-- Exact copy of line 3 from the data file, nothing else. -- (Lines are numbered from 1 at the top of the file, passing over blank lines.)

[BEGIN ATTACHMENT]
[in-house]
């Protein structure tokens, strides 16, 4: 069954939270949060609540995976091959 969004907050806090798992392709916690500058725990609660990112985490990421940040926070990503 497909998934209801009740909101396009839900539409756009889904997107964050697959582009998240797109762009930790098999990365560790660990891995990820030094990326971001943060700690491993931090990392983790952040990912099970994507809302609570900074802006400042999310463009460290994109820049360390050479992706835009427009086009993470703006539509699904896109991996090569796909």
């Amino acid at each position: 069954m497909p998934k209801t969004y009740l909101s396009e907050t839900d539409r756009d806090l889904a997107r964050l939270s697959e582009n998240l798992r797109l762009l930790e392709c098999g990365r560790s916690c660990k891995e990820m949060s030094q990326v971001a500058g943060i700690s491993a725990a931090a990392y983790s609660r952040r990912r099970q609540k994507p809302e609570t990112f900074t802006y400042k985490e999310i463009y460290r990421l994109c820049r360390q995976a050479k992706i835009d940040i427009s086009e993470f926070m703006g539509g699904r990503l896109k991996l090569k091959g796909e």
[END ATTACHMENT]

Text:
């Amino acid at each position: 069954m497909p998934k209801t969004y009740l909101s396009e907050t839900d539409r756009d806090l889904a997107r964050l939270s697959e582009n998240l798992r797109l762009l930790e392709c098999g990365r560790s916690c660990k891995e990820m949060s030094q990326v971001a500058g943060i700690s491993a725990a931090a990392y983790s609660r952040r990912r099970q609540k994507p809302e609570t990112f900074t802006y400042k985490e999310i463009y460290r990421l994109c820049r360390q995976a050479k992706i835009d940040i427009s086009e993470f926070m703006g539509g699904r990503l896109k991996l090569k091959g796909e």